Killer fiance: Mum didn't approve of relationship

Her instincts were proven right when he killed her 'trusting, kind-hearted' daughter

When housewife Chen Yoke Mooi, 54, found out her only daughter had a boyfriend, she immediately disapproved of their relationship.

The couple had met online. Madam Chen was particularly concerned, given that Miss Elsie Lie Lek Chee, then 23, was "very trusting and kind-hearted".

Her instincts proved sadly unerring. Barely a year after Miss Lie, an administrative officer, met security guard Gabriel Lee Haw Ling, then 37, she died at his hands, part of her body mutilated and eyes gouged out.

Speaking to The Sunday Times at the family home in Jurong West, Madam Chen said in Mandarin: "My daughter is gone forever. She died in such a horrific way and there will always be a hole in my heart. One of the saddest things... is for a parent to bury a child."

Miss Lie and Lee met in April 2011. Lee was then going through a divorce with his wife, a lawyer with whom he has two children.

Madam Chen with a photo of her late daughter, Elsie. She is afraid her daughter's killer may go after the family after he is released from prison.

STILL GRIEVING

My daughter is gone forever. She died in such a horrific way and there will always be a hole in my heart. One of the saddest things... is for a parent to bury a child.

MADAM CHEN YOKE MOOI, whose daughter Elsie Lie Lek Chee was killed by her fiance.

He and Miss Lie started cohabiting two months later.

In December that year, Lee began to believe that the room they were renting in Jurong West was haunted and that Miss Lie was possessed.

But in March 2012, he proposed. She said yes.

Days later, on March 31, the police received a call after a flatmate noticed blood at the door of their room.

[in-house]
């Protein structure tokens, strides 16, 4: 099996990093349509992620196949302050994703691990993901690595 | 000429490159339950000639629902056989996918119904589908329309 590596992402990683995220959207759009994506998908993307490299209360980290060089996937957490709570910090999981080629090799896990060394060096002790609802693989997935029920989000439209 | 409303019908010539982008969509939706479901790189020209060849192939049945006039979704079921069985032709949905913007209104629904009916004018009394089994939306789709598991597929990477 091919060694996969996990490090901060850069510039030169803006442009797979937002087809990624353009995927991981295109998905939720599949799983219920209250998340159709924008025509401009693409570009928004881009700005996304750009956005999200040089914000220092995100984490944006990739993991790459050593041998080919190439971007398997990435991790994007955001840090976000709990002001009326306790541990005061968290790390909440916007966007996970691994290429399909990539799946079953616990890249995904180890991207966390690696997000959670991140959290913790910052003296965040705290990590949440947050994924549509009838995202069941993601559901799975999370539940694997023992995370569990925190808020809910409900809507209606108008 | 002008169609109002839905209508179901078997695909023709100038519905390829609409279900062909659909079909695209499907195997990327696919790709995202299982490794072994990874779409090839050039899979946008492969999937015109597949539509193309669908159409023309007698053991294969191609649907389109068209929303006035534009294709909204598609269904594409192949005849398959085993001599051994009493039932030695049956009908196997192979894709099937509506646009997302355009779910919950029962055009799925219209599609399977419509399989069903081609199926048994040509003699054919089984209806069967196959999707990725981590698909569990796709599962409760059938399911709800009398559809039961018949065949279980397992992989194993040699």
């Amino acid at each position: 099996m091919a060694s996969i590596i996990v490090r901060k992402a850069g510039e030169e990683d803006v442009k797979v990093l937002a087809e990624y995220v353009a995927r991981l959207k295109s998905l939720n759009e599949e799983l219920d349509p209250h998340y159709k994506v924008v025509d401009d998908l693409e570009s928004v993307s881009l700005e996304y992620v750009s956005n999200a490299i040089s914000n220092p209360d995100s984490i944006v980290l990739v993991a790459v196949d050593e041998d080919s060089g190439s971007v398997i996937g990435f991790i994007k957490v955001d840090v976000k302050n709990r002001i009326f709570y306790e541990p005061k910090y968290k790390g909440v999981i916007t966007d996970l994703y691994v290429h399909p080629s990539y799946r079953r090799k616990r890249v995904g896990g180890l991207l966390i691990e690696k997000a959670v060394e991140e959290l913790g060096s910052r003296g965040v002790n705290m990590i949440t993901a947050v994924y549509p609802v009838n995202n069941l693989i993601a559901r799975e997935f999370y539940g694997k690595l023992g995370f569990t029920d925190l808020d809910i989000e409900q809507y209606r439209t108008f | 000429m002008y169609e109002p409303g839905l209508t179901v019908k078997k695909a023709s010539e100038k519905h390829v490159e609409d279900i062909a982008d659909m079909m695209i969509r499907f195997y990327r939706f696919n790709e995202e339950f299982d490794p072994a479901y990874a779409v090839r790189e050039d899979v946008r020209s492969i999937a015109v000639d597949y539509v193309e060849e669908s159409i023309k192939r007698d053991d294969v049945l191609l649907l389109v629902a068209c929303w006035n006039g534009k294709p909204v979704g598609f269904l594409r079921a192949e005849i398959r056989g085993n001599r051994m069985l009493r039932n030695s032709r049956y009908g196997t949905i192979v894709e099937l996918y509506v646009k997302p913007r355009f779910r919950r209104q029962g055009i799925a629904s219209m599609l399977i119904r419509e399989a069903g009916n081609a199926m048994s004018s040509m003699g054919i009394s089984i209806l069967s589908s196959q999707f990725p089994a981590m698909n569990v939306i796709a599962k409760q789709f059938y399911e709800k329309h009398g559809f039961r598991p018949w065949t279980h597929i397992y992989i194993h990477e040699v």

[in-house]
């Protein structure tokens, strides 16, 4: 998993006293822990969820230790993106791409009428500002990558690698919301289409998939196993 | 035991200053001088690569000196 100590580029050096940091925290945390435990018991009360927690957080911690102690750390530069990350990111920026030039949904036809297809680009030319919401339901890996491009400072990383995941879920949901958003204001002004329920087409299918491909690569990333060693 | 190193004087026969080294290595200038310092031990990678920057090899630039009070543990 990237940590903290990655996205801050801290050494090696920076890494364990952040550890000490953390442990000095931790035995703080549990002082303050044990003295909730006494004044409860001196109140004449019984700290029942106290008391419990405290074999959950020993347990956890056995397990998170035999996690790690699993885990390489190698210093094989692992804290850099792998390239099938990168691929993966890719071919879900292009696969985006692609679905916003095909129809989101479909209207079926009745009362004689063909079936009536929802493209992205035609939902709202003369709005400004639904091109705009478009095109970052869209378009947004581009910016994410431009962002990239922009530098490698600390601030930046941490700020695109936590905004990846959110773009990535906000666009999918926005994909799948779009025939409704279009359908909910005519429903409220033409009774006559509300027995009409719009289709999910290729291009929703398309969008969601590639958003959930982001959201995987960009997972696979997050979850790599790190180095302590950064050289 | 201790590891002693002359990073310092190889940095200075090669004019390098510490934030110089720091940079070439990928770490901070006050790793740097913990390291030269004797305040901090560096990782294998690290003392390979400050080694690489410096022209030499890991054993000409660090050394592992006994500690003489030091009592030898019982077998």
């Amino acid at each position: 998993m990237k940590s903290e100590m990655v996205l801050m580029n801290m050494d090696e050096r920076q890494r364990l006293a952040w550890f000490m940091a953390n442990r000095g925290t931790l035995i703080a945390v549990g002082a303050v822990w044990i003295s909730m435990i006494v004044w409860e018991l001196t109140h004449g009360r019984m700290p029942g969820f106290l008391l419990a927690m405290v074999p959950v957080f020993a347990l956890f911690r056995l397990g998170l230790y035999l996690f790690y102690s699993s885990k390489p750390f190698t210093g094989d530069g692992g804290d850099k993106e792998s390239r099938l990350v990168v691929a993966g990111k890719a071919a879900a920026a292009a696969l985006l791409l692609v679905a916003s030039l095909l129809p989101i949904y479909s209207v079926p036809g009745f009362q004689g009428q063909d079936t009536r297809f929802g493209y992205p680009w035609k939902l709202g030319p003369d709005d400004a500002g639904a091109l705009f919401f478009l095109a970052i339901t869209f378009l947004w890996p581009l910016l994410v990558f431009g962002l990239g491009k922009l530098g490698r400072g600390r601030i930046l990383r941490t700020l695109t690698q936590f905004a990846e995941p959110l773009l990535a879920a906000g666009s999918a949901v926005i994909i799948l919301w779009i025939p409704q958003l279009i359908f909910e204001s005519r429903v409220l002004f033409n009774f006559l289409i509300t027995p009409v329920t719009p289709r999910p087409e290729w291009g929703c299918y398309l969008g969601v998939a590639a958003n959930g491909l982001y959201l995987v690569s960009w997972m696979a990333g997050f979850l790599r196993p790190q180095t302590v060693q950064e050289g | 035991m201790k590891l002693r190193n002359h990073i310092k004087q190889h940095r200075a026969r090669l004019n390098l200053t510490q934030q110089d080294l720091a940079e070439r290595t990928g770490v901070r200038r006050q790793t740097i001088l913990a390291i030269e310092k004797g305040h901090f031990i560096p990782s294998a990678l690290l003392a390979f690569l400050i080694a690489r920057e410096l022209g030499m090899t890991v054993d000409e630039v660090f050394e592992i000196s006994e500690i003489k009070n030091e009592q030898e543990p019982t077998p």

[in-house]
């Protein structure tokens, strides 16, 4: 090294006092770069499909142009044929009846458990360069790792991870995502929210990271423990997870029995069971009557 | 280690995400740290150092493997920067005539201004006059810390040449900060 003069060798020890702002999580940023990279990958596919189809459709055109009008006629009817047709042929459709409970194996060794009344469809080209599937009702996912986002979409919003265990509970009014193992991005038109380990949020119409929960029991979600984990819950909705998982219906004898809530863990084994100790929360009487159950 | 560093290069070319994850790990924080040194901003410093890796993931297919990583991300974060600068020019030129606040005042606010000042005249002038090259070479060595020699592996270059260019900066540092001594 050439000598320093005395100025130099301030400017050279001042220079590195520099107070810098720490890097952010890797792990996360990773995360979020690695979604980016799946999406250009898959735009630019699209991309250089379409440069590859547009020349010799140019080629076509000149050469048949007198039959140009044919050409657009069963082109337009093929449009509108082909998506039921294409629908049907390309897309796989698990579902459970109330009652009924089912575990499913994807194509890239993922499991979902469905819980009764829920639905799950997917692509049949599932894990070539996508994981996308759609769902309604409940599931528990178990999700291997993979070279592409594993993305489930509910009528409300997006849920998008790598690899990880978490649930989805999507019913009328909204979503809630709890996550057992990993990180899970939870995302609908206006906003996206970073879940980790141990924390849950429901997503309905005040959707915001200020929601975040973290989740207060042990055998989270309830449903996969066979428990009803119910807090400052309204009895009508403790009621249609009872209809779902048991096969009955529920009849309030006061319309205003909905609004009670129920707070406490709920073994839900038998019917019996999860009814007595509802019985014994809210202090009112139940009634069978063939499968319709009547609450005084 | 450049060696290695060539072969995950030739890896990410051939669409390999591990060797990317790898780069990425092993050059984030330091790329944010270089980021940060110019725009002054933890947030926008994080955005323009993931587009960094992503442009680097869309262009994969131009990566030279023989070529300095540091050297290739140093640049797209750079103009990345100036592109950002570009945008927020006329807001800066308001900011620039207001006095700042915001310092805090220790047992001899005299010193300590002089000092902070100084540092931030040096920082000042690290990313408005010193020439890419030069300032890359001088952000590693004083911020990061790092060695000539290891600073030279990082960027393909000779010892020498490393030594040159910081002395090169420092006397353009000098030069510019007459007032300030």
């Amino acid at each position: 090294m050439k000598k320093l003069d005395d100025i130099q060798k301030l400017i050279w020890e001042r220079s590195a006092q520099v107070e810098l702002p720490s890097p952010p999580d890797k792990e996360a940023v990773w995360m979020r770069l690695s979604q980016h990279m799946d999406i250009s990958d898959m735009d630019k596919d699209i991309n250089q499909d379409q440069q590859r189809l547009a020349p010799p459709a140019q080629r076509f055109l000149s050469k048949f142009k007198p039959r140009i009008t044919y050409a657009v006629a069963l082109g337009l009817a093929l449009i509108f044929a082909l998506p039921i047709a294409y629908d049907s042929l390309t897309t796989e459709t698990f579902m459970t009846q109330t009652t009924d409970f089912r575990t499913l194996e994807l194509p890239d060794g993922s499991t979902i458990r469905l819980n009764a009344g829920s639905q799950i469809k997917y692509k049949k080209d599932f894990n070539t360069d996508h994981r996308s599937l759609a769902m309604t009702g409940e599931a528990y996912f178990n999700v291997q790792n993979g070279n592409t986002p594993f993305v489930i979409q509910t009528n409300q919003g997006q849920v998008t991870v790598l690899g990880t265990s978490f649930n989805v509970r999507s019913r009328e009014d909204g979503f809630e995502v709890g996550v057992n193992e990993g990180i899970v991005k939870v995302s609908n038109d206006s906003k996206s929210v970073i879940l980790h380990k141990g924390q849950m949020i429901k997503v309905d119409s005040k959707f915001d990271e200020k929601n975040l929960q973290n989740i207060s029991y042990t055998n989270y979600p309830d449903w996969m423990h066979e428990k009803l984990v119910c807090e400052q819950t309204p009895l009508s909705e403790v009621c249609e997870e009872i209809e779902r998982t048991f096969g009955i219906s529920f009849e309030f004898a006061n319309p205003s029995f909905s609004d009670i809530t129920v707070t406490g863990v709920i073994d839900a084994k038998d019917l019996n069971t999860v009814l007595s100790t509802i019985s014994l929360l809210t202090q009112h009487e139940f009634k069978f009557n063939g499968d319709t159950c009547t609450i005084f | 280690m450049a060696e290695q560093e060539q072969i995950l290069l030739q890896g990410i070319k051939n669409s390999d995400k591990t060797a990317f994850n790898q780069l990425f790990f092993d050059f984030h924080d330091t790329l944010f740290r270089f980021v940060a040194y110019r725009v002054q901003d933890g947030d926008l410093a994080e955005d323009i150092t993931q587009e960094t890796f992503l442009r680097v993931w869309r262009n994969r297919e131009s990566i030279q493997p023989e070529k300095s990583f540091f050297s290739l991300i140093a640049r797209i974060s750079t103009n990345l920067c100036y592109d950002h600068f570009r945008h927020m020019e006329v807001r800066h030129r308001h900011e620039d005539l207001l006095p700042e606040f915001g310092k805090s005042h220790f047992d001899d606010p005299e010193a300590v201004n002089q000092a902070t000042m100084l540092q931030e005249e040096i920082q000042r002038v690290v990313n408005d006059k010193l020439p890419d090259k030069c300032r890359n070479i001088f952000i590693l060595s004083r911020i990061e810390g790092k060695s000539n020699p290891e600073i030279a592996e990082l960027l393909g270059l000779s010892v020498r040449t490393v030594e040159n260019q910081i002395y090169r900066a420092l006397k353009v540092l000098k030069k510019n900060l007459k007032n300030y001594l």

Investigations later revealed Lee had tried to decapitate Miss Lie. He also tried to amputate her right foot, and had dug out her eyes and thrown them out of the window.

When the police arrested Lee, he was kneeling next to Miss Lie, chanting while holding a yellow object that resembled a cross.

On Feb 23, Lee, now 42, was sentenced to 10 years' jail after pleading guilty to culpable homicide.

He was originally charged with murder but it was reduced as a psychiatric report found he had a brief psychotic disorder.

Today, nothing stands out in the neighbourhood of Jurong West Street 65. The current tenants of the flat on the 14th floor of Block 633 - five foreigners - appear unaware of its grisly past.

Miss Lie's family is now fighting to keep her memory alive and to appeal against Lee's sentence.

Madam Chen said they had hoped that his time in jail would be longer.

His term was backdated to April 1, 2012, when he was remanded in custody after being charged. He could be released earlier for good behaviour.

The distraught mother said: "What if he comes out and comes after our family? If he hurt my daughter because he believed she was the devil, he might think we are (devils) too."

Miss Lie's younger brother, businessman Lie Jin Chyau, 26, has set up an online petition. They do not have money for a lawyer, he said.

Said Mr Lie: "I know the petition will not affect the appeal because that's up to the courts. But at least people will know about this and give their support in some way."

Miss Lie has another brother, Jinn Yuan, 22, who is doing national service. Their father Lie Yong Song, 63, is a carpenter.

The family had not met Lee previously and did not know the couple were engaged. It was in court that they set eyes on their daughter's killer for the first time.

Said Madam Chen: "I didn't want to look at him or be there (in the same room), but I knew I had to face him, to try to get justice for my daughter."

According to the block's residents, the flat has since changed tenants at least twice.

A housewife who has lived in the block for two years, and declined to be named, said: "I did hear about the incident and my housing agent assured me that my unit wasn't the one where it happened.

"But this neighbourhood is quite peaceful and the knowledge of it doesn't affect us much."

Mr Ong Choon Huat, 50, an odd-job worker, said: "We were stunned at the details of the case. It's not just the most shocking thing to happen in the estate, but it's probably one of the most shocking cases in Singapore."

Another resident, a cleaner who gave her name only as Madam Chen, 55, said: "For a while, I was afraid to walk past the grass patch (where the eyeballs were found).

"But after so many years, I just feel sad that this happened to the young girl.

"I hope her family will be able to find some peace."

A version of this article appeared in the print edition of The Sunday Times on March 05, 2017, with the headline 'Killer fiance: Mum didn't approve of relationship'. Print Edition | Subscribe